A new study found that cows fed all grass produced milk with a more desirable balance of omega-6 and omega-3 fatty acids.

Humans need both types of omega fatty acids in the diet, but too much omega-6 and too little omega-3 can raise the risk of obesity, diabetes, and cardiovascular disease. The average American consumes 10 to 15 grams of omega-6 for every gram of omega-3.

Previous research showed that organic beef and dairy products lowered omega-6 intake while raising omega-3 and conjugated linoleic acid (CLA), another healthy fatty acid.

The new study took that theory one step further. Researchers discovered that cows fed an organic grass and legume-based diet produced milk with elevated levels of omega-3 and CLA. This brought the omega-6 and omega-3 ratio near 1 to 1, compared to 5.7 to 1 in conventional whole milk.

The researchers compared milk from cows managed in three systems:

  1. Grassmilk cows fed a ration that was 100 percent organic grass and legume forage-based.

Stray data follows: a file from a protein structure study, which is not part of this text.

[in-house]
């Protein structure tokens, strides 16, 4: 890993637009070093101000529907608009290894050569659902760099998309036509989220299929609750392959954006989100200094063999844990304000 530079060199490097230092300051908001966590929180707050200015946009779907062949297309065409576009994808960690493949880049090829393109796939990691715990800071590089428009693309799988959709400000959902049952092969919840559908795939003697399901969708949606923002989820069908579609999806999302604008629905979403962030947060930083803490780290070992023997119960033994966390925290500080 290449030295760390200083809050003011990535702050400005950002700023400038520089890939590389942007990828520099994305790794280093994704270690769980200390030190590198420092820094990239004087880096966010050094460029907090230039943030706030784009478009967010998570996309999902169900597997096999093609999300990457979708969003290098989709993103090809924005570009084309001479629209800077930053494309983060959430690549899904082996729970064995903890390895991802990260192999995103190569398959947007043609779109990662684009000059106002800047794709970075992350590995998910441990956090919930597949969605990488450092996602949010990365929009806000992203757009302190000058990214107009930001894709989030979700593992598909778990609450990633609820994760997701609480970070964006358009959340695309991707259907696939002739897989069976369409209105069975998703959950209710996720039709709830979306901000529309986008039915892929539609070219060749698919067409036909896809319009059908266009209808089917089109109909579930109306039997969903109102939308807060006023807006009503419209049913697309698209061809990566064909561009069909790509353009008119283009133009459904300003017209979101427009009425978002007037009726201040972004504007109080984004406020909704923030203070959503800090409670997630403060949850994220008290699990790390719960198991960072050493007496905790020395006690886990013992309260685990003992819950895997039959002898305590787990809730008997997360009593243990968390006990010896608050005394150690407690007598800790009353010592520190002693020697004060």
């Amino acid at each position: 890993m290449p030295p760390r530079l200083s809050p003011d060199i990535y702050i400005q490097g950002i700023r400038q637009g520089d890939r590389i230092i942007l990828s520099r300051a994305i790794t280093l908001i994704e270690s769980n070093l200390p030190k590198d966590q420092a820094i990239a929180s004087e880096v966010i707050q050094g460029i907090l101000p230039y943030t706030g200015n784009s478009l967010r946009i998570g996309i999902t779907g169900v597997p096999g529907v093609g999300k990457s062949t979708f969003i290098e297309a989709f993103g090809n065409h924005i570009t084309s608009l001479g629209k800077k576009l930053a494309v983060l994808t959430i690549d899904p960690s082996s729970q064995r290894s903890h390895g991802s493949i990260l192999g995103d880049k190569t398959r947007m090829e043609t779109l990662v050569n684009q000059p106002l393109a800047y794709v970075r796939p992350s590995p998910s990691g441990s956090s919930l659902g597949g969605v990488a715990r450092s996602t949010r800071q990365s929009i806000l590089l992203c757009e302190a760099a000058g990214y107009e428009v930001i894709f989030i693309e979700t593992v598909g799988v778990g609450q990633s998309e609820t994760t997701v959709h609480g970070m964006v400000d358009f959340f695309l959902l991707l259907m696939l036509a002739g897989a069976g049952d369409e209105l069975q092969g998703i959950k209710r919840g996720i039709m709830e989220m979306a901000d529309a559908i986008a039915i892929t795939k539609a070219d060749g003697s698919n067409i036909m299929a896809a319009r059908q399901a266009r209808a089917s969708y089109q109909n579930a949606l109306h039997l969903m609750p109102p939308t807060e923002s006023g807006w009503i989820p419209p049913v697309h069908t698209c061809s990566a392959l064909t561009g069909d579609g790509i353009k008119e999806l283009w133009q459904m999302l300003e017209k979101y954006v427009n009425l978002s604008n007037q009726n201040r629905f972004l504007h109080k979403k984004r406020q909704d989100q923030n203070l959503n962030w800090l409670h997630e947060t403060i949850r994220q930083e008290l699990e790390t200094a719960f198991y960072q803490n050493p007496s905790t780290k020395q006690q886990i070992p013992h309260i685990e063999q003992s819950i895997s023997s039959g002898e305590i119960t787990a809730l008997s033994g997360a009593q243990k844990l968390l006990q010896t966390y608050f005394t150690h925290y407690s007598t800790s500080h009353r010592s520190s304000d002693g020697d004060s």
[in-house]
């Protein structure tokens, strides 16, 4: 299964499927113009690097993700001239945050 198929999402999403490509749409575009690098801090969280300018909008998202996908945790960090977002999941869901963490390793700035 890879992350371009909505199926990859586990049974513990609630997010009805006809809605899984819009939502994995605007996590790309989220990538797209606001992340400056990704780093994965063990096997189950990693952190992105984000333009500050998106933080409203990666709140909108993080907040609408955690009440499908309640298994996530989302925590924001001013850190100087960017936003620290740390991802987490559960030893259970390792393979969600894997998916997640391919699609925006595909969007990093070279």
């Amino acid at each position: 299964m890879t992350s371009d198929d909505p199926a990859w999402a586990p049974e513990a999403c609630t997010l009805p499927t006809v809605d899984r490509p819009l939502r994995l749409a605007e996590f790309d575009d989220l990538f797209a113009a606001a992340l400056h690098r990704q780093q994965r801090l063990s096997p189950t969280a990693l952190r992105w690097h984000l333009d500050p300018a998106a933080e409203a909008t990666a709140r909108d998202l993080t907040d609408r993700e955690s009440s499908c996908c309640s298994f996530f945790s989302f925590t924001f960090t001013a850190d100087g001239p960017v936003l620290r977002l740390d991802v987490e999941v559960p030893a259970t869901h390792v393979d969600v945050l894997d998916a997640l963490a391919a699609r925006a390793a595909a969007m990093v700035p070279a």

2. Organic cows receiving about 80 percent of their daily dry matter intake from forage-based feeds and 20 percent from grain and concentrates.
  3. Conventional cows consuming a ration where 53 percent of dry matter intake came from forage-based feeds; the rest was from grains and concentrates.

Milk from the completely grass-fed cows provided the highest level of omega-3s, at 0.05 gram per 100 grams of milk, compared to 0.002 gram in the same amount of conventional milk. That’s a 147 percent difference.

That milk also contained 52 percent less omega-6 than conventional milk and 36 percent less than organic milk. The milk from the grass-fed cows also had the highest level of CLA, 0.043 gram per 100 grams of milk, compared to 0.019 gram in conventional milk and 0.023 gram in organic milk.

This research was conducted by the University of Minnesota, John Hopkins University, Newcastle University in England, Southern Cross University in Linsmore, NSW Australia, and the Aarhus University Hospital in Denmark. Read their full report, “Enhancing the fatty acid profile of milk through forage-based rations, with nutrition modeling of dietary outcomes,” which was published in Food Science and Nutrition.

To comment, email your remarks to intel@hoards.com.
(c) Hoard's Dairyman Intel 2018
March 12, 2018
Subscribe to Hoard's Dairyman Intel by clicking the button below